Q. As the author of a number of bestselling books, I am naturally thankful for this success, but one consequence is a deluge of requests to sit on committees, judge awards, champion the voiceless, network for the jobless, and so on. It sounds curmudgeonly and pompous, but the truth is that I now have barely a moment to call my own. How can I therefore refuse the sweetly written request of my ten-year-old godson to come to his school and give a talk on the subject of my latest book? Travelling to and from the school to give the hour-long talk would effectively take up a whole day. I also have four more godchildren who might get wind of the favour bestowed and submit a similar request. What should I do, Mary?
A. Write to the dear little chap insisting that it would be many times more interesting and exciting for the class were they to visit you. Invite them to tea at your home, where you can illustrate your talk with all your interesting source material. Suggest that his form mistress contact you directly to arrange a date. You will find that litigation-guard admin difficulties mean the visit is unlikely to come off. If it does, then it is no trouble to serve an oven-load of buttered buns and hand-bought cakes to 30 hungry ten-year-olds while holding forth on the subject of yourself. Indeed it would probably be deeply enjoyable to do so in your own home, and teatime means 90 minutes max.
Q. I was strictly brought up not to talk about money under any circumstances, but the inexorable rise in house prices and the competitive reductions in the costs of package holidays have combined to make money an ‘OK topic’ in the circles in which I largely move, i.e., senior citizens. By contrast, I note that health matters are now competing as subjects for discussion, and I sometimes wonder to what extent talk of operations, either awaited or completed, the results of CT, MR and US scans, is appropriate at dinner parties.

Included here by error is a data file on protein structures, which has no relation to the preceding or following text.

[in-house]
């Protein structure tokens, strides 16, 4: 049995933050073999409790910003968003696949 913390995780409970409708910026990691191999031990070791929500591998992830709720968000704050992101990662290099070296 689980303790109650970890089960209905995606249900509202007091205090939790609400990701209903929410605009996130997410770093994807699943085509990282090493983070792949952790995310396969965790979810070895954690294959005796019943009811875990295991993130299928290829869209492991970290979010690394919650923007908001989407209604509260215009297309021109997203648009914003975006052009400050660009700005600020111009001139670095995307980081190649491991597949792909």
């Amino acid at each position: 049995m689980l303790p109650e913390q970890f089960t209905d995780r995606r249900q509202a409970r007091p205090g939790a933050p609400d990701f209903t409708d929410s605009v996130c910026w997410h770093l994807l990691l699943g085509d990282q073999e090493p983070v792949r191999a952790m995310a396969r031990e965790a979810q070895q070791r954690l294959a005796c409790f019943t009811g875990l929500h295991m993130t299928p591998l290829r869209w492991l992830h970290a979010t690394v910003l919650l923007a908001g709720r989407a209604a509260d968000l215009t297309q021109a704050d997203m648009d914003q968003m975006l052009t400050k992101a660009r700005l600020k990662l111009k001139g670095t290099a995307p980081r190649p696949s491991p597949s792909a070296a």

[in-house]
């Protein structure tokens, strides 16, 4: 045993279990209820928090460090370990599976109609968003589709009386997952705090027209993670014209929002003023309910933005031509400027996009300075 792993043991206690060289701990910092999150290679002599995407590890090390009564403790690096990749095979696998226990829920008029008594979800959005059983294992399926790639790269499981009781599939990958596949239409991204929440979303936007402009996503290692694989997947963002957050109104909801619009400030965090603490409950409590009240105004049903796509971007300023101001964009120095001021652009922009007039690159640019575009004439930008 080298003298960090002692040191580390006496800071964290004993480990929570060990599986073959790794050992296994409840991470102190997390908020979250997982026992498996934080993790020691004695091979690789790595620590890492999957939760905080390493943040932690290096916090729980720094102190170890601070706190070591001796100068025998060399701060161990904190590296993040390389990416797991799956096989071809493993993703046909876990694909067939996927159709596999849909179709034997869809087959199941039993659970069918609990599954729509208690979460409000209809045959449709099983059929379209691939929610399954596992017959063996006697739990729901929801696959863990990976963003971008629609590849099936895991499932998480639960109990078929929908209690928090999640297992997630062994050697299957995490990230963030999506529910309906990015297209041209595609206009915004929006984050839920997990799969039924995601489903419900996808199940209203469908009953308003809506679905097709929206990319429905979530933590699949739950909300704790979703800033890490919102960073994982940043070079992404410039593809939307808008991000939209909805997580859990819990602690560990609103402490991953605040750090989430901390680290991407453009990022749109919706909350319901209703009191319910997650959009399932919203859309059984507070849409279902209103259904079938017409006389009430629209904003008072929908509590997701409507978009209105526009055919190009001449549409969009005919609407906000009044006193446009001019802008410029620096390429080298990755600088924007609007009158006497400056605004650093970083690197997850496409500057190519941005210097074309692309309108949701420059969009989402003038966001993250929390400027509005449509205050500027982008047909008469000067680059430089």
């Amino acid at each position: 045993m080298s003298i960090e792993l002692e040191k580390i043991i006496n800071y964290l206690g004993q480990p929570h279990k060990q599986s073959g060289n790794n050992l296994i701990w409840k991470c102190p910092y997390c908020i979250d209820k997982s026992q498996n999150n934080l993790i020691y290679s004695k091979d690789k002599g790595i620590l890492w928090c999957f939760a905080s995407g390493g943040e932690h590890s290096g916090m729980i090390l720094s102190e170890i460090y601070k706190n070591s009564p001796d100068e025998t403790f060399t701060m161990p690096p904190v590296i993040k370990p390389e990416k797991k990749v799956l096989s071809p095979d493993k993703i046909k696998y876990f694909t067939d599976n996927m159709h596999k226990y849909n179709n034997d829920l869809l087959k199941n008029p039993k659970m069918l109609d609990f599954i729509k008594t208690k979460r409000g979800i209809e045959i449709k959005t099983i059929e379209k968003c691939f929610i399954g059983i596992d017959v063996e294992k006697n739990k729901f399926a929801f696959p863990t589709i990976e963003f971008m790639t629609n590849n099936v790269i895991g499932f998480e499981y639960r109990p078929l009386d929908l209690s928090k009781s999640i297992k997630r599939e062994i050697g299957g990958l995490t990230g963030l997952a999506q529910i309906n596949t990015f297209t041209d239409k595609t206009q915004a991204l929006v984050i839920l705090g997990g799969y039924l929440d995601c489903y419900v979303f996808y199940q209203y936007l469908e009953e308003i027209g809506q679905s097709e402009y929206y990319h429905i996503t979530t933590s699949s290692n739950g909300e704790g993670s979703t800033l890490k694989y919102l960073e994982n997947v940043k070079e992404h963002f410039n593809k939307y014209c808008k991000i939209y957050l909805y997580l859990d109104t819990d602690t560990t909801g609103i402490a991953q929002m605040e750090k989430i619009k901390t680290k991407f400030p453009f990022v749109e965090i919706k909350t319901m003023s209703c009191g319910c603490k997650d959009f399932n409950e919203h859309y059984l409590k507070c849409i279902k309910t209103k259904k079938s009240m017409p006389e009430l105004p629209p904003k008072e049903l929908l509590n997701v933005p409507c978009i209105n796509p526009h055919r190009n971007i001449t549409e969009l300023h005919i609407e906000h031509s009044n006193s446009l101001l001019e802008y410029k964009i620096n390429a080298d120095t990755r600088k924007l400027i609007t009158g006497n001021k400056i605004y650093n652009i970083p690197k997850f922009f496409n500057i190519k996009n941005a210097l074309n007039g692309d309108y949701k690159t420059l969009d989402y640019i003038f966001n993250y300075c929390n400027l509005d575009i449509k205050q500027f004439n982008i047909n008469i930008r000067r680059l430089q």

A. It is perfectly all right to mention that one has had a surgical procedure, or is about to have one, but the line should be drawn there, with no further discussion of the details of the operation or the organs involved. It would be an own goal to seek reassurance from your social circle wherein you may well still retain a certain glamour and mystery. Better to seek it from strangers at online websites dedicated to the relevant conditions.
Q. What is the current protocol regarding filling up with petrol at the ‘estate pump’? Now that times are tight, does one offer to pay one’s host, or simply give a hefty tip to the man?
A. In the old days, partly because it cleared the cars away from the front of the house, your car was taken away, washed and filled with petrol, so the matter of cost simply was not raised. Now that most estates have had to give up their pumps because of EC regulations about the tank having to be dug into the ground at unreasonably deep levels, the attendants having to undergo lengthy health and safety courses, et cetera, the dilemma is no longer likely to come up.